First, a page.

Recent History – 2004-2006
September 28, 2005
It’s not the easiest sell. Dave Owens, adult basic education instructor at Northern Lights College, knows that promoting education in an area where decent paying jobs are for the asking has its difficulties.
“In this type of atmosphere where lots of people are making $17 or $18 an hour without finishing high school, we are really trying to point out the advantages of getting your Grade 12 and what these particular programs can eventually lead to,” he said.
“It is a challenge,” he added. “It is hard for us to argue with a person that is making a pretty good living until they have more responsibility and expenses. Maybe working is the best thing for them until they find out what they want to do.”
Owens made the comments during an open house at the newly transformed Adult Basic Education building at Northern Lights College last week. He firmly believes that education will pay dividends in the long run.
“In terms of job security and advancement, education is always an asset,” he said.
Northern Lights College’s ABE program currently caters to more than 100 students who are looking to upgrade high school courses and eventually receive their Dogwood diploma. The new building gives the program space to facilitate a wide range of courses from Grade 12 English and Math to Introduction to Law, Computer Studies, Chemistry and Physics.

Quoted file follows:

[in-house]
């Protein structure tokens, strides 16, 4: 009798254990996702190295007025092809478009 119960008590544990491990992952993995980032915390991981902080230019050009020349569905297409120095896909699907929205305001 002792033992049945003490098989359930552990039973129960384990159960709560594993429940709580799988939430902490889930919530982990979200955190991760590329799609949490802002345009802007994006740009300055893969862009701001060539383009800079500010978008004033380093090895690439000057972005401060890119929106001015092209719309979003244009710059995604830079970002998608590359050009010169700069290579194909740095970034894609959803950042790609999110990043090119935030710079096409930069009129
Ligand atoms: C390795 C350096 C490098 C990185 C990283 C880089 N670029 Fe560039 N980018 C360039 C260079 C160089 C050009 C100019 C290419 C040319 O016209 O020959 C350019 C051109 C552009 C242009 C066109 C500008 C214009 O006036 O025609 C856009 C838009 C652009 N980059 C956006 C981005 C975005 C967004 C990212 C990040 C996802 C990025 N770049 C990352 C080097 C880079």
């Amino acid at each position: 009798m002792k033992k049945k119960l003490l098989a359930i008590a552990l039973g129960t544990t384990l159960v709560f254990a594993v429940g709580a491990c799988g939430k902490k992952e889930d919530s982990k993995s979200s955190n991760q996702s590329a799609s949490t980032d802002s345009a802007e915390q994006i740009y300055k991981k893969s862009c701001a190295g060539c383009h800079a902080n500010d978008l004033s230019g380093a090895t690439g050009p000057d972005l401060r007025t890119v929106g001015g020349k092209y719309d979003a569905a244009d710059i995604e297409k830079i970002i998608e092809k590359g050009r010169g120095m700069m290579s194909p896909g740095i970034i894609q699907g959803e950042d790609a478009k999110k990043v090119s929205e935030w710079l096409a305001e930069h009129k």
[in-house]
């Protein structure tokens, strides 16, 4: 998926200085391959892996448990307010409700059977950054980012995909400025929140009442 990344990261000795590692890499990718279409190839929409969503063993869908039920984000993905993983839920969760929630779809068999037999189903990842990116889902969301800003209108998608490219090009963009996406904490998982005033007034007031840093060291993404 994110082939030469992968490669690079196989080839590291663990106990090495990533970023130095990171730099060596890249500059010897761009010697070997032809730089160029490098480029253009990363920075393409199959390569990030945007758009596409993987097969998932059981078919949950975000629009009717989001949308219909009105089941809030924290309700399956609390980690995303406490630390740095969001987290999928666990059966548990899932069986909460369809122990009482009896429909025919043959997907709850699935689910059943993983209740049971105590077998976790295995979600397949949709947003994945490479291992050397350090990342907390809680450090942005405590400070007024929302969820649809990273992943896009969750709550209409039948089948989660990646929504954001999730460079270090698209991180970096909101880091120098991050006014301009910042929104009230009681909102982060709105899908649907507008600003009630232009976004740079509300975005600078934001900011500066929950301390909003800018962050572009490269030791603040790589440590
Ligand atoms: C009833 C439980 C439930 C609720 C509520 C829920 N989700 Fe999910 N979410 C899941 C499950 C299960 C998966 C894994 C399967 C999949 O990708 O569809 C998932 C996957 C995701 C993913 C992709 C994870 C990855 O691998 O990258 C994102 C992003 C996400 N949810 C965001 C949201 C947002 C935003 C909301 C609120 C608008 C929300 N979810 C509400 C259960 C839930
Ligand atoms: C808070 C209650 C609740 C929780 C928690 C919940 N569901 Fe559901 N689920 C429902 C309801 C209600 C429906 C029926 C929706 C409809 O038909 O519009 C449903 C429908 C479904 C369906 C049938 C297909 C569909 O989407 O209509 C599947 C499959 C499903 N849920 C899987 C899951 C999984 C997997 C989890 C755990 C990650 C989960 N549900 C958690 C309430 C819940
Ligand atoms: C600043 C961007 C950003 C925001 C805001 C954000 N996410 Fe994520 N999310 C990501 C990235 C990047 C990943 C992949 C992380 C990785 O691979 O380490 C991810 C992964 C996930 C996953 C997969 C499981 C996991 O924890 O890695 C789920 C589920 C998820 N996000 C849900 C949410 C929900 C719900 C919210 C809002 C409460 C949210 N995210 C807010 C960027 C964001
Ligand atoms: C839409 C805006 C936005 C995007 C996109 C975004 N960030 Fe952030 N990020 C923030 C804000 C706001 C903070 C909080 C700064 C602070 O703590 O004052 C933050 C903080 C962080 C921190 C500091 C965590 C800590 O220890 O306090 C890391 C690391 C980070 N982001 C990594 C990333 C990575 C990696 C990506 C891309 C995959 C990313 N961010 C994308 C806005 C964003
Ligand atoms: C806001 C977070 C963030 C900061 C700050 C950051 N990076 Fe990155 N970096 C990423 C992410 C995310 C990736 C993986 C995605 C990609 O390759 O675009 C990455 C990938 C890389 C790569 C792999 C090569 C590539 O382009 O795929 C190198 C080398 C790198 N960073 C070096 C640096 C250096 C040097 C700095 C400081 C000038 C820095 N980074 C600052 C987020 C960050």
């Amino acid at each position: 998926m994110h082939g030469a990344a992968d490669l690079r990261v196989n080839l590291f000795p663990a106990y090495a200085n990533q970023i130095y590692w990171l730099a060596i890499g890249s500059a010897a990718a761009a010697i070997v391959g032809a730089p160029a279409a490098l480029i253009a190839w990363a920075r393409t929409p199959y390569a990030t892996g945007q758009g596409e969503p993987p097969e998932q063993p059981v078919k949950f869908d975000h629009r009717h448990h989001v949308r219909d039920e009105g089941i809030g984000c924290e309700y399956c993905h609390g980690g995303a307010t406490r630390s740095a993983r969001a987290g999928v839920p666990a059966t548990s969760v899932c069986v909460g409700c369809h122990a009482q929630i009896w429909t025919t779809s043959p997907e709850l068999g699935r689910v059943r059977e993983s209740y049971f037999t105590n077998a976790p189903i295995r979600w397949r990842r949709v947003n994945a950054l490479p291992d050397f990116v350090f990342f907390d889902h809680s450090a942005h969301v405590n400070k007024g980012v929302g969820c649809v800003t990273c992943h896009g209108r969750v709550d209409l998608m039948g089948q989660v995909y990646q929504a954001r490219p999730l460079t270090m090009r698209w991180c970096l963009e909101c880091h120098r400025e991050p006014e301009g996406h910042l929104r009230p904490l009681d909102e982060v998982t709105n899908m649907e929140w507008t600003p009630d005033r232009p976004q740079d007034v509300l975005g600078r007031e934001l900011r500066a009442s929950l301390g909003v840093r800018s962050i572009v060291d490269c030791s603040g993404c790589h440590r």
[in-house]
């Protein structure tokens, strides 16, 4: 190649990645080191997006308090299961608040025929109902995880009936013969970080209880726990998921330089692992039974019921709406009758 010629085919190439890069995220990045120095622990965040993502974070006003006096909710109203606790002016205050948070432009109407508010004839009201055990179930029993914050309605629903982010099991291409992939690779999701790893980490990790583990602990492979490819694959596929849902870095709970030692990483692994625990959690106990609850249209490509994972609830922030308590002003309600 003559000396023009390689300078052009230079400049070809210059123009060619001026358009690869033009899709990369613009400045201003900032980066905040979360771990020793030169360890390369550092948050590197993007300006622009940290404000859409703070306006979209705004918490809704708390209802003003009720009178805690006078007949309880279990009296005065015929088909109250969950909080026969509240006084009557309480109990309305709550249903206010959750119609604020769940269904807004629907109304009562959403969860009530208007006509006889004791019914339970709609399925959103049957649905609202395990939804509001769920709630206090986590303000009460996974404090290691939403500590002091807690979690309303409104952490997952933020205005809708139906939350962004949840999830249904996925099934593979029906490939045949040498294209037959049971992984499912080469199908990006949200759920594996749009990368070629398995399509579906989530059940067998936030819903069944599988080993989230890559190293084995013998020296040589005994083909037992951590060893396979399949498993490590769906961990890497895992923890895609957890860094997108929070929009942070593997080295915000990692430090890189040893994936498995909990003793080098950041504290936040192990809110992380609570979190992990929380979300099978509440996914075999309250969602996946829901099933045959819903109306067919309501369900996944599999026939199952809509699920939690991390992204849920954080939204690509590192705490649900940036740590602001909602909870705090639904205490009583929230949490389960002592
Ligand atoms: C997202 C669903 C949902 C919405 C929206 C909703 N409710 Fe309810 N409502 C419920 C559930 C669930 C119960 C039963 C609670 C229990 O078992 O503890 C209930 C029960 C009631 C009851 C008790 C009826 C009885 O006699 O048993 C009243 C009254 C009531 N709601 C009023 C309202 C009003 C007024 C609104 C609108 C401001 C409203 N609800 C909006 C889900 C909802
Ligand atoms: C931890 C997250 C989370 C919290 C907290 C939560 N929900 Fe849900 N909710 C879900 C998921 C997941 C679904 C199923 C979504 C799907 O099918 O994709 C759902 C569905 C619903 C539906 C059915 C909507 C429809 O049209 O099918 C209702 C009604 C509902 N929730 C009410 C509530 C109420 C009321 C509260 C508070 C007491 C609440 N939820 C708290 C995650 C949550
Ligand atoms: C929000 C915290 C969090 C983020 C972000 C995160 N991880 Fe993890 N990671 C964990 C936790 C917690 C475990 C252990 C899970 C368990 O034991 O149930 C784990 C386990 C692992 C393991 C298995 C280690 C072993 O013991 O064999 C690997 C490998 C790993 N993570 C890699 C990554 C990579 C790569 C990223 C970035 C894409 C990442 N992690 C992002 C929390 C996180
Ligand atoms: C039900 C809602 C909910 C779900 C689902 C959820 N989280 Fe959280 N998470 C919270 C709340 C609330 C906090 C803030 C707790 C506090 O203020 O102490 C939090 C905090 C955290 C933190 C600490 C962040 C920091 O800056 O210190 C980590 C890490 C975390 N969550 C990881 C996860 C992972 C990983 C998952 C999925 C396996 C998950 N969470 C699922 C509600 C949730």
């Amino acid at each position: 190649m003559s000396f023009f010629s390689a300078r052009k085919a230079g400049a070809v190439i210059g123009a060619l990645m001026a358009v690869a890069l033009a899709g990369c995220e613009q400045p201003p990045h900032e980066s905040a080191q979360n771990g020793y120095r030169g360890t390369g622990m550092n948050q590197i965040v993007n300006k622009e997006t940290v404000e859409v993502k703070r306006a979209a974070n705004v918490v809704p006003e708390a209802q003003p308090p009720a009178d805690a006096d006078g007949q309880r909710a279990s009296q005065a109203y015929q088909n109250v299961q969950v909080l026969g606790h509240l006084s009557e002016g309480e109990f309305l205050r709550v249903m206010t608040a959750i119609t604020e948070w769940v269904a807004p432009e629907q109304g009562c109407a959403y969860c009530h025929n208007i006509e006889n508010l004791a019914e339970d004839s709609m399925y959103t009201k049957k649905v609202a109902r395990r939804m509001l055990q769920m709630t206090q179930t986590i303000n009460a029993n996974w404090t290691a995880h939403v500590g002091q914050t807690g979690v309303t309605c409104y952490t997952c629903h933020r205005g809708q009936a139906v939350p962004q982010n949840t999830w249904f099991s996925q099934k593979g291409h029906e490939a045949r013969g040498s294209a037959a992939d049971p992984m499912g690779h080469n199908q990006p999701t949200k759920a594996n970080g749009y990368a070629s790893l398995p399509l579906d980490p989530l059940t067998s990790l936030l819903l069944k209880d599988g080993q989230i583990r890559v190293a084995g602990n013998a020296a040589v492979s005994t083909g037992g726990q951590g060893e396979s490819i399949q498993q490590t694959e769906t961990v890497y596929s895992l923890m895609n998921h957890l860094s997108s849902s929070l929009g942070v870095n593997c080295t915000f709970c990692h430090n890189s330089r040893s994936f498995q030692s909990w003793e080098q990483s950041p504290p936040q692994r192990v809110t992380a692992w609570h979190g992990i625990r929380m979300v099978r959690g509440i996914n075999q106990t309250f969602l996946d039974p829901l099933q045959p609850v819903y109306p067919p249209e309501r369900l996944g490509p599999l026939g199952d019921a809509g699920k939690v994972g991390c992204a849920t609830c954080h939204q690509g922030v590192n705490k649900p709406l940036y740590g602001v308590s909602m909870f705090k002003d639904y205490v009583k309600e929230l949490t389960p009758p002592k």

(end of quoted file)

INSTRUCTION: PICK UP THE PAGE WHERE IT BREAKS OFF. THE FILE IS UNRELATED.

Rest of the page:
“We want to make the public aware of the facilities we have here and what options are open to them,” said Owens. “This whole set of programs allows them to branch in to all kinds of vocational programs. There are lots of people lacking in math or English or science and that is the focus of the upgrading program.”
The program has two full-time instructors and offers courses that run through the tradition school year as well as a more flexible format that is designed to accommodate students with part or full-time jobs.
“We have some courses on a face-to-face basis that are paced,” he said. “But, we also have courses that are continuous intake. They can come in here and do a bit a week if it fits their schedule. It’s a fairly wide variety of options for students to take.”
The courses are tuition-free although students are expected to pay for their texts. However, Owens said that there are grants available to help cover that cost.
John Turner, senior instructor for the ABE program, said that making sure the community at large realizes that the courses are available is a number one priority.
“What our goal is now is to achieve 100 per cent awareness in the community,” he said. “So when people need to make a choice they realize that this is one of their choices. They know the college is here, but sometimes people feel reluctant to come on the campus. But, they should know there is a lot here for the community. If they need to update some of their skills, we can do that for them.”